The design of the PRINCESS 2 trial: A randomized trial to study the impact of ultrafast hypothermia on complete neurologic recovery after out-of-hospital cardiac arrest with initial shockable rhythm

Am Heart J. 2024 Feb 28:271:97-108. doi: 10.1016/j.ahj.2024.02.020. Online ahead of print.


Background: Delayed hypothermia, initiated after hospital arrival, several hours after cardiac arrest with 8-10 hours to reach the target temperature, is likely to have limited impact on overall survival. However, the effect of ultrafast hypothermia, i.e., delivered intra-arrest or immediately after return of spontaneous circulation (ROSC), on functional neurologic outcome after out-of-hospital cardiac arrest (OHCA) is unclear. In two prior trials, prehospital trans-nasal evaporative intra-arrest cooling was safe, feasible and reduced time to target temperature compared to delayed cooling. Both studies showed trends towards improved neurologic recovery in patients with shockable rhythms. The aim of the PRINCESS2-study is to assess whether cooling, initiated either intra-arrest or immediately after ROSC, followed by in-hospital hypothermia, significantly increases survival with complete neurologic recovery as compared to standard normothermia care, in OHCA patients with shockable rhythms.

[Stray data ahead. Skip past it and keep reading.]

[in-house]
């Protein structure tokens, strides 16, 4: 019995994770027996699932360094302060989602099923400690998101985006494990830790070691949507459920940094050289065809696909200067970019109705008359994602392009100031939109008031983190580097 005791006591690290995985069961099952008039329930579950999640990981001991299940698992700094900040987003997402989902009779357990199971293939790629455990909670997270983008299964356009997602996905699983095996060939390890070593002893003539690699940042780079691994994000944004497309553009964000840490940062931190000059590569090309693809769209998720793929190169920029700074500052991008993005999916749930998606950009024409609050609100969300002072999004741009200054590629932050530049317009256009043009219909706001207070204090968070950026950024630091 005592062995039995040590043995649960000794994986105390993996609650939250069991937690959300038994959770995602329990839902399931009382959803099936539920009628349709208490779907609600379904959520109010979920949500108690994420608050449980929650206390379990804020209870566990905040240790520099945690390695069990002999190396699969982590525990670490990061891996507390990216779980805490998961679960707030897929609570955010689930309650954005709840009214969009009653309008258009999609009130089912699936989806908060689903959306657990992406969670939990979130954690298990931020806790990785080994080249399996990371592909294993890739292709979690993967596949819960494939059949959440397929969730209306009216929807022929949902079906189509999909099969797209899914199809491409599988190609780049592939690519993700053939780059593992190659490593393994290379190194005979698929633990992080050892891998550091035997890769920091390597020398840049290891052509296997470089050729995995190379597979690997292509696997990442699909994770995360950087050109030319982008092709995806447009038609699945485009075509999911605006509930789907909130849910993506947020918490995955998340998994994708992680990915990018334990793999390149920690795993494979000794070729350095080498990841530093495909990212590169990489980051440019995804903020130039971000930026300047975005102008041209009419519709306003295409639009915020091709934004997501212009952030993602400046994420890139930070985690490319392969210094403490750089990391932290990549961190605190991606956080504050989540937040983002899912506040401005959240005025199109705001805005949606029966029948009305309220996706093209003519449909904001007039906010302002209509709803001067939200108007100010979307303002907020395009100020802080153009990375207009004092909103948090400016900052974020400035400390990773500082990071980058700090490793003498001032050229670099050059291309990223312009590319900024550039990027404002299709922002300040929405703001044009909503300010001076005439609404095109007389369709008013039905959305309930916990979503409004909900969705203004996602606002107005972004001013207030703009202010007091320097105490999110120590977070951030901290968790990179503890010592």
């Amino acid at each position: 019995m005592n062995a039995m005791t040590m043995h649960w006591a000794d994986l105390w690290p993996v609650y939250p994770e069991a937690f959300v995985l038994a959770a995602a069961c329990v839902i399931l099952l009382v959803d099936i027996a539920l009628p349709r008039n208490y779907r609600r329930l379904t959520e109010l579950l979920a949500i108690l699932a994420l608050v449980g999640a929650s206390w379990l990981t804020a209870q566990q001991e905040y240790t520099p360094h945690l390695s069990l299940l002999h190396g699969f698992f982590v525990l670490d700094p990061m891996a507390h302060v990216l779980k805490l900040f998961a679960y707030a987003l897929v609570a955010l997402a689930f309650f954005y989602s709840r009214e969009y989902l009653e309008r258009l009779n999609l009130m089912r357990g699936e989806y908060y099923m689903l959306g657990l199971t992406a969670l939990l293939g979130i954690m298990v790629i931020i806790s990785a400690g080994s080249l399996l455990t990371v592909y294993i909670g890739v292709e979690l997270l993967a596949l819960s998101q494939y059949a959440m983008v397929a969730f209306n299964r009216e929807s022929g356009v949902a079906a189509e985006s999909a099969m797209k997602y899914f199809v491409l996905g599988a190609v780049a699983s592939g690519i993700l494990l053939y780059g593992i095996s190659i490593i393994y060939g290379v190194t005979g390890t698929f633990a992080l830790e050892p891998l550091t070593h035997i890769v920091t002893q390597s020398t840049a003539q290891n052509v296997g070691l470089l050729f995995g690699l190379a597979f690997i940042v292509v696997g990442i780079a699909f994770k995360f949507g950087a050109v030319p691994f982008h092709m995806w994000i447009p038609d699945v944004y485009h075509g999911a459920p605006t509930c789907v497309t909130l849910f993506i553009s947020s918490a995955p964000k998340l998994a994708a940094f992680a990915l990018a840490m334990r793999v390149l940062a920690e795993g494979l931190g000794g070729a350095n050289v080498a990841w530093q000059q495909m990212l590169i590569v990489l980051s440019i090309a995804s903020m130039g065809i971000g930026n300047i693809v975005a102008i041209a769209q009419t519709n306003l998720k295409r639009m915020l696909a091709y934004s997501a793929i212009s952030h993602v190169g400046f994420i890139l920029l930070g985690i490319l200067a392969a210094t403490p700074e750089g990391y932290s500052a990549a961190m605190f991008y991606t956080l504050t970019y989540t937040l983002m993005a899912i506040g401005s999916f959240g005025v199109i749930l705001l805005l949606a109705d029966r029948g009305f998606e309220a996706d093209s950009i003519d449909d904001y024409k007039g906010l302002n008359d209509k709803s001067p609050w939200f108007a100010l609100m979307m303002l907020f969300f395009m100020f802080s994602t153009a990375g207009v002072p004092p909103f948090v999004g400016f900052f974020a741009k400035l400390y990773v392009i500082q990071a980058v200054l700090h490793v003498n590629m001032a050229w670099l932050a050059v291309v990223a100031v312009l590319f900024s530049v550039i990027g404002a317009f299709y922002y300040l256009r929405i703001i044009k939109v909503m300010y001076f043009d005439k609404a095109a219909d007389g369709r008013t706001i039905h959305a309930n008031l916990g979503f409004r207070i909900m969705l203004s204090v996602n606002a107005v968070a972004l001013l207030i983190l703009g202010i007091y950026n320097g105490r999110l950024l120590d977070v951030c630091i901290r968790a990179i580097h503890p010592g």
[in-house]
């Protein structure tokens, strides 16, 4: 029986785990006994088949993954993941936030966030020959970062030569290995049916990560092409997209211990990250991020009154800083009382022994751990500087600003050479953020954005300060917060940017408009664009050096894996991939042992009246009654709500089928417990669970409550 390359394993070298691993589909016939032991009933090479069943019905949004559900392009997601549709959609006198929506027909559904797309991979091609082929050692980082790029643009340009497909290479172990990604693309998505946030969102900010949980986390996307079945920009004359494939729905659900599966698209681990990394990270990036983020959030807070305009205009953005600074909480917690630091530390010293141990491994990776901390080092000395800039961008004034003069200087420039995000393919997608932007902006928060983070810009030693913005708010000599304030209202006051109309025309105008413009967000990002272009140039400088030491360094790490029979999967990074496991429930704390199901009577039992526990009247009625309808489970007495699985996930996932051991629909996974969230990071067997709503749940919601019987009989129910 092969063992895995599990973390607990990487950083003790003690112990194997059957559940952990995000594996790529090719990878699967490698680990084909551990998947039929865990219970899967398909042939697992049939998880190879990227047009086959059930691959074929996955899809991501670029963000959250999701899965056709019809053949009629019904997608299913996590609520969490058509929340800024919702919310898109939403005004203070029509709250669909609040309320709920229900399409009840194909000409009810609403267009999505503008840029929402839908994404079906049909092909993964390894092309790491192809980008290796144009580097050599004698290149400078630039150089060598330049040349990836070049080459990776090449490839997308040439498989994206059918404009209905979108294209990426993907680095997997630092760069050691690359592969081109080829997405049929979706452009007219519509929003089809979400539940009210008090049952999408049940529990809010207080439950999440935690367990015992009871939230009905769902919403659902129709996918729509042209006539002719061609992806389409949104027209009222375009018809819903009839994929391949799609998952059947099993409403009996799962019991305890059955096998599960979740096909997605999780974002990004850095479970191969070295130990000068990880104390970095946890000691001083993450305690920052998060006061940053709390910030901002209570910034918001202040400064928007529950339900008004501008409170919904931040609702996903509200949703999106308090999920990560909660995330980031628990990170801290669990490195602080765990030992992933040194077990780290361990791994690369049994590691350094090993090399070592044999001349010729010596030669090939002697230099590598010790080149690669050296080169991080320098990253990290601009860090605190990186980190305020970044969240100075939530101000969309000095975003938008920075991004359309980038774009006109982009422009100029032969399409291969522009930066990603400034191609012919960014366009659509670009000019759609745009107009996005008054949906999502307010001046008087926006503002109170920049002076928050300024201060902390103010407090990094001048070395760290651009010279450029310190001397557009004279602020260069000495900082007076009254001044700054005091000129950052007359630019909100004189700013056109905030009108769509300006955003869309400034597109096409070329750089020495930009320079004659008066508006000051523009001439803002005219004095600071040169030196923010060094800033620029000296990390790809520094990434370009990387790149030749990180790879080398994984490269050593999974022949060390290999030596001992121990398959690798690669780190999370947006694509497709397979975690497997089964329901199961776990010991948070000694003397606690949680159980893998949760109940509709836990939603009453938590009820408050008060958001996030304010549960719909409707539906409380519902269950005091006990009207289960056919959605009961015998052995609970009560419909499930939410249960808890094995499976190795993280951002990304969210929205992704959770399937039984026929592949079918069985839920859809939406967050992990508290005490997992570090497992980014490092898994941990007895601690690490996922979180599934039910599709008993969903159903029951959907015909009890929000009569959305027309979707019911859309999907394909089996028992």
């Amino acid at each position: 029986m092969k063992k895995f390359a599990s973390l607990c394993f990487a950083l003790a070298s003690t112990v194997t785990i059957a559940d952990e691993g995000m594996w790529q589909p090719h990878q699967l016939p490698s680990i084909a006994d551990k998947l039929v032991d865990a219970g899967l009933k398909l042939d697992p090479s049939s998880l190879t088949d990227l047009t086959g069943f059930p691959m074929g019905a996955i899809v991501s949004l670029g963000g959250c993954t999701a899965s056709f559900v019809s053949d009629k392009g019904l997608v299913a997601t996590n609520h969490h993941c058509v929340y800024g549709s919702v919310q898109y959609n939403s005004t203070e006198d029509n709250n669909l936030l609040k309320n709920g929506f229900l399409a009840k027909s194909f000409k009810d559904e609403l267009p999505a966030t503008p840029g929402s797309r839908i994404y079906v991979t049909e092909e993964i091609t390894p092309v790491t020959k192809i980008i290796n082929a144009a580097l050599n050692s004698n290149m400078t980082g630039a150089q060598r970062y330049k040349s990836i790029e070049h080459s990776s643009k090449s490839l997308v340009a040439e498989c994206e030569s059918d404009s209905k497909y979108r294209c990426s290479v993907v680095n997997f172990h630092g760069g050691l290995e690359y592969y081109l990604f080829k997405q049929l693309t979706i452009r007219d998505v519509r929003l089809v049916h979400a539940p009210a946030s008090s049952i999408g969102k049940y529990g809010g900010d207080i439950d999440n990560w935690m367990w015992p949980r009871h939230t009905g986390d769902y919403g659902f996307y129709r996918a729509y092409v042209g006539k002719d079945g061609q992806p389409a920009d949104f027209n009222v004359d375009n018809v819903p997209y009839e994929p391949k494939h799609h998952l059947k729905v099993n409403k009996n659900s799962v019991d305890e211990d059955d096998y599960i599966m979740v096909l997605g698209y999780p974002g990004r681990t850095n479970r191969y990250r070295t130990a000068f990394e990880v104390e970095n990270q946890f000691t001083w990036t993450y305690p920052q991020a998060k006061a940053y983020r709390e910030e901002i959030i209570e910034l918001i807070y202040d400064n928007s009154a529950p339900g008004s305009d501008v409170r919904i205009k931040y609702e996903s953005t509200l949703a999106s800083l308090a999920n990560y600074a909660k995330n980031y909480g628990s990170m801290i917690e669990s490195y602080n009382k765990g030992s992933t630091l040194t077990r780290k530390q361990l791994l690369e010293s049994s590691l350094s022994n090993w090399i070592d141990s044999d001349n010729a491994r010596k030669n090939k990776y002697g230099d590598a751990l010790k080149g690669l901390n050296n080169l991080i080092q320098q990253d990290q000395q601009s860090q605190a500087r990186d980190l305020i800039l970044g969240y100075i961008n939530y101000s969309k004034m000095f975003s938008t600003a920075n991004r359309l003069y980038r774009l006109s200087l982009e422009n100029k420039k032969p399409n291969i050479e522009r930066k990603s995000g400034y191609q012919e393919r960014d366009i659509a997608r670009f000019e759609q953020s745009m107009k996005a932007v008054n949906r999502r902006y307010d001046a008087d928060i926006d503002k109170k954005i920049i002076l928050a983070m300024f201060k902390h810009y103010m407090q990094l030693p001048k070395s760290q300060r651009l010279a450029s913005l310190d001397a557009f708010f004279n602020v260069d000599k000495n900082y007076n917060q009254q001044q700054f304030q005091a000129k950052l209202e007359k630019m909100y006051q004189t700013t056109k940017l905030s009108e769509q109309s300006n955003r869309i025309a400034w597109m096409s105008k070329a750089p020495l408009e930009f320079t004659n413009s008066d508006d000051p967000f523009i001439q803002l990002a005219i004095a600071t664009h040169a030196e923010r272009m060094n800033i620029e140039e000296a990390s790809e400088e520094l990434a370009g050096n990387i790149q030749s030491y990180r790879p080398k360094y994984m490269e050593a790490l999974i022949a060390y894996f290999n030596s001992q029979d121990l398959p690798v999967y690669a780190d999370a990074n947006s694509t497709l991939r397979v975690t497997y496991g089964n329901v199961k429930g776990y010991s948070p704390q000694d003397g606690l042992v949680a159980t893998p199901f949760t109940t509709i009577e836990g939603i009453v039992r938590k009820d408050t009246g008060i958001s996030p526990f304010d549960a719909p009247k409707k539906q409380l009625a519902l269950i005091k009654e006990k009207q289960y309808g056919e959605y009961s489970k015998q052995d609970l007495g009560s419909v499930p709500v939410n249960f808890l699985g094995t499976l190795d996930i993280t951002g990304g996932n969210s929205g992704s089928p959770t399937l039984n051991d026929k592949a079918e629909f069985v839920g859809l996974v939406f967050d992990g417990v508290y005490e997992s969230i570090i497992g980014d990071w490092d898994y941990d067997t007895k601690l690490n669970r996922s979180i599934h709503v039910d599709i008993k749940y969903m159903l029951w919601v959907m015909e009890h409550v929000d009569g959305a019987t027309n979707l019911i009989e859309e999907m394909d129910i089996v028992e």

Methods/design: In this investigator-initiated, randomized, controlled trial, the emergency medical services (EMS) will randomize patients at the scene of cardiac arrest to either trans-nasal cooling within 20 minutes from EMS arrival with subsequent hypothermia at 33°C for 24 hours after hospital admission (intervention), or to standard of care with no prehospital or in-hospital cooling (control). Fever (>37,7°C) will be avoided for the first 72 hours in both groups. All patients will receive post resuscitation care and withdrawal of life support procedures according to current guidelines. Primary outcome is survival with complete neurologic recovery at 90 days, defined as modified Rankin scale (mRS) 0-1. Key secondary outcomes include survival to hospital discharge, survival at 90 days and mRS 0-3 at 90 days. In total, 1022 patients are required to detect an absolute difference of 9% (from 45 to 54%) in survival with neurologic recovery (80% power and one-sided α=0,025, β=0,2) and assuming 2,5% lost to follow-up. Recruitment starts in Q1 2024 and we expect maximum enrolment to be achieved during Q4 2024 at 20-25 European and US sites.

Discussion: This trial will assess the impact of ultrafast hypothermia applied on the scene of cardiac arrest, as compared to normothermia, on 90-day survival with complete neurologic recovery in OHCA patients with initial shockable rhythm.

Trial registration: NCT06025123.

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